Comedy of Errors – Orlando Shakespeare Theater

Sunday, September 16th, 2007

Comedy of Errors
By William Shakespeare
Directed by Pat Flick
Starring Robby Pigott, Daniel Harray, Brad DePlanche, Brandon Roberts
Orlando Shakespeare Festival, Orlando, FL

I love it when a good Shakespeare fart joke comes together. In what must be the most improbable plot from the Bard, two pairs of twin brothers are bound to each other by blood and gold, and then split apart by shipwreck and chance. Both pairs find themselves in Ephesus, one set a respected citizen and his servant, and the other a well fortuned travelers. Miraculously, there dear old dad Aegon (Bob Dolan) shows up right about then, but is in danger of beheading for having been born in Syracuse.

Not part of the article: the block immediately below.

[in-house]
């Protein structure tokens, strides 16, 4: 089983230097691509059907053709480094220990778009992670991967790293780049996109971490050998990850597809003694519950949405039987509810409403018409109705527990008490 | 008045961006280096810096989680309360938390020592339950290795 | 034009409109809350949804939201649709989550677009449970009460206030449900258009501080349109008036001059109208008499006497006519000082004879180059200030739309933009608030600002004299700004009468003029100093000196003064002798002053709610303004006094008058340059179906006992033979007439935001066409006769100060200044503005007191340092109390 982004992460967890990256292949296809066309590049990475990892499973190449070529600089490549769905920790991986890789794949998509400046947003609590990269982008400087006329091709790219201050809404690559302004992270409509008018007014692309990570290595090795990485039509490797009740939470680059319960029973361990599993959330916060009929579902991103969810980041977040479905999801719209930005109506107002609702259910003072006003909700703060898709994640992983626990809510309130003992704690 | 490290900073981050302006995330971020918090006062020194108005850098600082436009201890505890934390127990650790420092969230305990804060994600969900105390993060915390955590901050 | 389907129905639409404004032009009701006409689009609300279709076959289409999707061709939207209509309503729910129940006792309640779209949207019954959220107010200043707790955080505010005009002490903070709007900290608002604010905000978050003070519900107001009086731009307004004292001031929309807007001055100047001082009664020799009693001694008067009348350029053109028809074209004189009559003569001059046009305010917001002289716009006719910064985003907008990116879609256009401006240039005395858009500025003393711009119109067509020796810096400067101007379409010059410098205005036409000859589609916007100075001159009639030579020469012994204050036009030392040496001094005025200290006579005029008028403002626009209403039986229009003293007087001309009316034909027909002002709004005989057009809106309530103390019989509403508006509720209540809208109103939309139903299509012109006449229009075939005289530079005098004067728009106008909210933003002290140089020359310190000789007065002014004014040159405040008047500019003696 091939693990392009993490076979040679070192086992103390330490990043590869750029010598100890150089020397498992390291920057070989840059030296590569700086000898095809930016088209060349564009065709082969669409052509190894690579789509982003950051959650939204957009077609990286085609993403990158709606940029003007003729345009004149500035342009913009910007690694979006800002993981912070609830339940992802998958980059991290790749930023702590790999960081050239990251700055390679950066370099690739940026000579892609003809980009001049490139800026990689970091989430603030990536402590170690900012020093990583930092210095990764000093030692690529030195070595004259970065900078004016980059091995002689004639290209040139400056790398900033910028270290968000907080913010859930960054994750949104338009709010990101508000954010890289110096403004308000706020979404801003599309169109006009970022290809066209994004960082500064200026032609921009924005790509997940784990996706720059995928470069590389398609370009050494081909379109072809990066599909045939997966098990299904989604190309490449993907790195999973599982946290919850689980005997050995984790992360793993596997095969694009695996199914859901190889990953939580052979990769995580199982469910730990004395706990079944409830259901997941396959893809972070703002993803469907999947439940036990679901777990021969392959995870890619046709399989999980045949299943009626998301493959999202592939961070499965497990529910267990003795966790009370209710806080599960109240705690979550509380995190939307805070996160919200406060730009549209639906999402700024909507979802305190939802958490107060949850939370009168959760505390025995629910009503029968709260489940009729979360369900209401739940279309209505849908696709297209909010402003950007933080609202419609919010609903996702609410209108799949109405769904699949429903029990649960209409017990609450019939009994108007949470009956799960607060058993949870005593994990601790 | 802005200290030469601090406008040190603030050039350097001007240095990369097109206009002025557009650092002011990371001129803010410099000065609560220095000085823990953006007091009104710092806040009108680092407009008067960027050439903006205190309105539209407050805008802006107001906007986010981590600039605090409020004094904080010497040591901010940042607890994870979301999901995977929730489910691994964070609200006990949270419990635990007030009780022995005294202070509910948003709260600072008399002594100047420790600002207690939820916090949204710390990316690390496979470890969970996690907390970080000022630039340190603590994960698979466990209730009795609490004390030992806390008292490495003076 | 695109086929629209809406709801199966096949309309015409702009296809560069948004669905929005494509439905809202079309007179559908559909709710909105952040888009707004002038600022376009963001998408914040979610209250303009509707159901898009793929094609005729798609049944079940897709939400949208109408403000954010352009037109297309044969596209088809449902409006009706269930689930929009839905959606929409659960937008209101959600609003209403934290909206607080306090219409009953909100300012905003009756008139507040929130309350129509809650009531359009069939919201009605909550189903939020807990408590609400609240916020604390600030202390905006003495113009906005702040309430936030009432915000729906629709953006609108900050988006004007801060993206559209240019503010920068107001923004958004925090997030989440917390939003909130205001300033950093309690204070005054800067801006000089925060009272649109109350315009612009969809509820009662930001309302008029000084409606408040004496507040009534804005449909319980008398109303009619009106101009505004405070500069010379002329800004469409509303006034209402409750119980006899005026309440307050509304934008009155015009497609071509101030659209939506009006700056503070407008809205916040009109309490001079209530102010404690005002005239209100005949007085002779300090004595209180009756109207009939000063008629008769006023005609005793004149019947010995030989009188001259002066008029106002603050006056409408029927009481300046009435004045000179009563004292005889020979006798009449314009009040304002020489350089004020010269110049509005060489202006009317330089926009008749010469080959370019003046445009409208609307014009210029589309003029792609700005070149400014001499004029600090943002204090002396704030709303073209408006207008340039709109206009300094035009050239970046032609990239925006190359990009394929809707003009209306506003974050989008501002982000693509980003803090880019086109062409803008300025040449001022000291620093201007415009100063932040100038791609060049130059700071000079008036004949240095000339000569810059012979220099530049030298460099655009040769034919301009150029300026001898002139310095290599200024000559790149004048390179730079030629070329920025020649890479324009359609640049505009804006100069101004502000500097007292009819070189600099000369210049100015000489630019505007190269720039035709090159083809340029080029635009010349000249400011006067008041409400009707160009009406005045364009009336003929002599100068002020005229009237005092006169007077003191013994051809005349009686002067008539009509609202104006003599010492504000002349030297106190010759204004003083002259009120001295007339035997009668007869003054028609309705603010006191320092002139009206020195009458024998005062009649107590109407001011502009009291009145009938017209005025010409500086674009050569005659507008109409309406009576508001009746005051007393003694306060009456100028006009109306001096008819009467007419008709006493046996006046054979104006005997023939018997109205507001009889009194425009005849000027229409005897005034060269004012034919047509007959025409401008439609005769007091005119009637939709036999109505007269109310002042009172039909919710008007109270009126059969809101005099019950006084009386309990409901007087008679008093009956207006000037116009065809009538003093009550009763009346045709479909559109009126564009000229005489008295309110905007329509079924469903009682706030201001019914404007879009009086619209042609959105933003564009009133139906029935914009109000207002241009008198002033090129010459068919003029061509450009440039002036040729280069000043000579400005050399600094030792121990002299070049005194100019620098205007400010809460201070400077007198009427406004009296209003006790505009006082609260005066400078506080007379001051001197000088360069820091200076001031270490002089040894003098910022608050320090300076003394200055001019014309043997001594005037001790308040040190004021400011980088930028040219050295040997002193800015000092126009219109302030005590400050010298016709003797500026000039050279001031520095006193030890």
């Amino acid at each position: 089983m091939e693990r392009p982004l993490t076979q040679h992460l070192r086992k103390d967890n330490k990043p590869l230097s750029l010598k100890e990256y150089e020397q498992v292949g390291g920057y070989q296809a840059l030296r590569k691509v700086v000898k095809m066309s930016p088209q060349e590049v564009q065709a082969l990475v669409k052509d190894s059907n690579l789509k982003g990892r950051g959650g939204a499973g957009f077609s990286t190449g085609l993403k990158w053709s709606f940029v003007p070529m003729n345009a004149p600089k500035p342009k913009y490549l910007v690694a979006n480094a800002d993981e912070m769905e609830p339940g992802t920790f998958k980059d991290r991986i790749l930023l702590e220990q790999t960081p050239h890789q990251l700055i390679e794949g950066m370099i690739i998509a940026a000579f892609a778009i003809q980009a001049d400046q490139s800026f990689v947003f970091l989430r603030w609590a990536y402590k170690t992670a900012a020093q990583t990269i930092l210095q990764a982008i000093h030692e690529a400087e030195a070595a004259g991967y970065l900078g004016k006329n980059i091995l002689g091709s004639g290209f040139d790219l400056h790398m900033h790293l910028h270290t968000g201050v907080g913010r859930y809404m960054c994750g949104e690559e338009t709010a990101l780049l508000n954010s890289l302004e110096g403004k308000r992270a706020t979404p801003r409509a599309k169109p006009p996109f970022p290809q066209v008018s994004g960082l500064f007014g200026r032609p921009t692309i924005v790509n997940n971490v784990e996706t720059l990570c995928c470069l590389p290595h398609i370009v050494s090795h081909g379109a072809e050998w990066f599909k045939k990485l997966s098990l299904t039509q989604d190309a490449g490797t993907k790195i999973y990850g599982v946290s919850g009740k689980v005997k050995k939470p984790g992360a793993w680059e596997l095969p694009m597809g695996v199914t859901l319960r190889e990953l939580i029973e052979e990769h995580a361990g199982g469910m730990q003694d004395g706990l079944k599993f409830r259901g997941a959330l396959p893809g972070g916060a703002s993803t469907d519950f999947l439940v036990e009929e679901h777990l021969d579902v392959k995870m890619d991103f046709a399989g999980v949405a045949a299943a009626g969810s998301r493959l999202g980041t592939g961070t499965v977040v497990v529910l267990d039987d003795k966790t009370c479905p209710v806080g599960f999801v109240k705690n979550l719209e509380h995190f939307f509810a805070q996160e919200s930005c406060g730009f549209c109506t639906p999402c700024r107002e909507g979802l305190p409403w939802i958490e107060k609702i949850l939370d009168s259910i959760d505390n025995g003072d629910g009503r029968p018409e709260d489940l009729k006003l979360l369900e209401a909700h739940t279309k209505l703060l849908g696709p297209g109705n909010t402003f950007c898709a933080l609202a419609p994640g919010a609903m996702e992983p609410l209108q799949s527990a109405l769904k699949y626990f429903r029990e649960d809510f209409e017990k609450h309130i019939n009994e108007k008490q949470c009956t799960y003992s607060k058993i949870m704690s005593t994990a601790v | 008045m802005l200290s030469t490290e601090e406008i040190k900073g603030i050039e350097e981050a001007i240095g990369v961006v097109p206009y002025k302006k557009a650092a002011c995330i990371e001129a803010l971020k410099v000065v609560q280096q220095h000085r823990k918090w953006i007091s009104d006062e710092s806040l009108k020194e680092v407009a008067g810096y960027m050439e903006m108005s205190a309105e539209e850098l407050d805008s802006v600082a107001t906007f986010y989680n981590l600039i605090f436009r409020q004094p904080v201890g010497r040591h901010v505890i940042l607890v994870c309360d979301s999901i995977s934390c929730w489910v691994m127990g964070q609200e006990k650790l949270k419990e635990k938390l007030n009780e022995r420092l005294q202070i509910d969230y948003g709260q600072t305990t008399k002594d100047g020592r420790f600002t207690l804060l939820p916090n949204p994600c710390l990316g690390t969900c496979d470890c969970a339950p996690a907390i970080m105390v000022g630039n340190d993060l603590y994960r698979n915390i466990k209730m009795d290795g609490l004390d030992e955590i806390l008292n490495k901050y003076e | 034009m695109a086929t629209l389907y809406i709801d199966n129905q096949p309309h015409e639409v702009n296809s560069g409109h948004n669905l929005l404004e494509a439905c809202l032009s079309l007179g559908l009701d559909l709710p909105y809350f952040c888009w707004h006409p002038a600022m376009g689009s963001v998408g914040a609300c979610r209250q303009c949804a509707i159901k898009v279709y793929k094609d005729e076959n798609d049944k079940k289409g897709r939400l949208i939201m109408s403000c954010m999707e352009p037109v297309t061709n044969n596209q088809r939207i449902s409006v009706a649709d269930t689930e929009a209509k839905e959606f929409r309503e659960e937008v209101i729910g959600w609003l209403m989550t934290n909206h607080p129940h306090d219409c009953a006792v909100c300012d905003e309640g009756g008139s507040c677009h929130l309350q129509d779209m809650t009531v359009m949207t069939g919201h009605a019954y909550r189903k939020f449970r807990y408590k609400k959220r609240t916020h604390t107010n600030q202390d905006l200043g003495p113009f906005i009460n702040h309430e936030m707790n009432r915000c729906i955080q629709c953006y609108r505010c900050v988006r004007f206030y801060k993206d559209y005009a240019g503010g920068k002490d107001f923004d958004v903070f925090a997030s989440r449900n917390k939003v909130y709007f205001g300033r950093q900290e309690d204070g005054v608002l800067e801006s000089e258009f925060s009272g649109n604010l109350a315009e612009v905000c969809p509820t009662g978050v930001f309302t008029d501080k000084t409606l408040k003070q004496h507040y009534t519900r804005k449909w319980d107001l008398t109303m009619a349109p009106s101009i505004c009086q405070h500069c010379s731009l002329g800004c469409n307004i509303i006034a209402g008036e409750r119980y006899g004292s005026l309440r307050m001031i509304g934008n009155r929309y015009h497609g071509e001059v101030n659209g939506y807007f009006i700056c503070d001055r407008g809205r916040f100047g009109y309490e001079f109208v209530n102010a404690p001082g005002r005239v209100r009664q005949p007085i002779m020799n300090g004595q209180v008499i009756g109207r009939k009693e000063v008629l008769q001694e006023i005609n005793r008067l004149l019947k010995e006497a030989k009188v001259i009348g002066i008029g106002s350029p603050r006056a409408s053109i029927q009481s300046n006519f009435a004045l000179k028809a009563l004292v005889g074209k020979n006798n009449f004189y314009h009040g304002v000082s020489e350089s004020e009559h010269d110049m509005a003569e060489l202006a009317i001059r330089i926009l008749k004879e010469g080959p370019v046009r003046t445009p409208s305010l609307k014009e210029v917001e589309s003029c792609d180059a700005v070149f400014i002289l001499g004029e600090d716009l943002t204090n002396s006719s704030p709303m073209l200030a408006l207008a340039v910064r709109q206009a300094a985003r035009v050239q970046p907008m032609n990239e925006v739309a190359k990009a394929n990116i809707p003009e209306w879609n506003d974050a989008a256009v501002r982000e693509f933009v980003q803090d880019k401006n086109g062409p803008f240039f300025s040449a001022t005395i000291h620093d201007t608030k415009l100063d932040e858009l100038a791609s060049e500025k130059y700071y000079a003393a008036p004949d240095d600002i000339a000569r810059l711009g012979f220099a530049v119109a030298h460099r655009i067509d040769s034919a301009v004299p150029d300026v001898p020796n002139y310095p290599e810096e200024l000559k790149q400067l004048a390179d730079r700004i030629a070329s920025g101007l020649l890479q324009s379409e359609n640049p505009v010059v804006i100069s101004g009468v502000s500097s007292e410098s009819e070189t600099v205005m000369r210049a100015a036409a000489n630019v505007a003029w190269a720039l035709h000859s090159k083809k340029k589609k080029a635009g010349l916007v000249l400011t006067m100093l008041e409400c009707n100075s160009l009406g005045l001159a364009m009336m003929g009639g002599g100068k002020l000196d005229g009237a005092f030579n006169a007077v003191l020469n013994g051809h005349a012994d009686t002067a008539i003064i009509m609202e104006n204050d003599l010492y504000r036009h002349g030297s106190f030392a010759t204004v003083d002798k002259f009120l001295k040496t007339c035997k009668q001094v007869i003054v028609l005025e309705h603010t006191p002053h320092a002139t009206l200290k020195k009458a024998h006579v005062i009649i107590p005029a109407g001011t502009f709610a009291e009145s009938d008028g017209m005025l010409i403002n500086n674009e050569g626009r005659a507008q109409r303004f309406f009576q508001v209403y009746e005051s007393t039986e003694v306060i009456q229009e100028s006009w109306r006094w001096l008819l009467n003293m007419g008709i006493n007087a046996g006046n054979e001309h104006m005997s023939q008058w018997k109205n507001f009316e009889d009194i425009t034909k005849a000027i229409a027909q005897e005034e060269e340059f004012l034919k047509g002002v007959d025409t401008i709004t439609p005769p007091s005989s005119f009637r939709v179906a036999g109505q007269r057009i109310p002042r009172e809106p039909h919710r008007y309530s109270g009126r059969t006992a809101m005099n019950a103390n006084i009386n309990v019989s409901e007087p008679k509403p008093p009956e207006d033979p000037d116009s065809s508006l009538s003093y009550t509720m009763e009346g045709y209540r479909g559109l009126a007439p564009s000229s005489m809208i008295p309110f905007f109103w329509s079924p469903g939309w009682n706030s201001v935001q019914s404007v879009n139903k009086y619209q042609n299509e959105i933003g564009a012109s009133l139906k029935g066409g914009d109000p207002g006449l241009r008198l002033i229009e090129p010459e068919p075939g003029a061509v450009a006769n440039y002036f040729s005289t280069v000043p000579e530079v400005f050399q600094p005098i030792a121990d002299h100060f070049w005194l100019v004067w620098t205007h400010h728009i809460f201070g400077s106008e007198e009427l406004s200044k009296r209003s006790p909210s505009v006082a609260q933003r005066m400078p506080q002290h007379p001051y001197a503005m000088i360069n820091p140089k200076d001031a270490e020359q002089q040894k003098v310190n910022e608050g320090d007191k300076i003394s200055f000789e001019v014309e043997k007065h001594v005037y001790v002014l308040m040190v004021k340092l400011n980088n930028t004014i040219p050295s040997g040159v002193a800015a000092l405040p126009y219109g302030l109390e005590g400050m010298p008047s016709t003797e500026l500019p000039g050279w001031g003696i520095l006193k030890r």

The story pivots on the identical looks of the 2 twin sets. Antipholus of Syracuse (Pigott) is pleasantly surprised at the welcoming reception the Ephesians give him. They hand out gold, cash, and dinner invitations freely, even though he’s been in town less than a day. His twin, Antipholus of Ephesus (Harray) has the worst of it – he’s arrested for failing to pay debts, locked out of his own house by shrewish wife Adriana (Suzanne O’Donnell) and beaten by a courtesan (Jennifer Drew) he turns to when the spare key is missing. Similar fates await the servants, Dromio of Syracuse / Ephesus (De Planche, Roberts). The local boy is beaten and sent on endless wild goose chases while the newcomer gets all the easy jobs.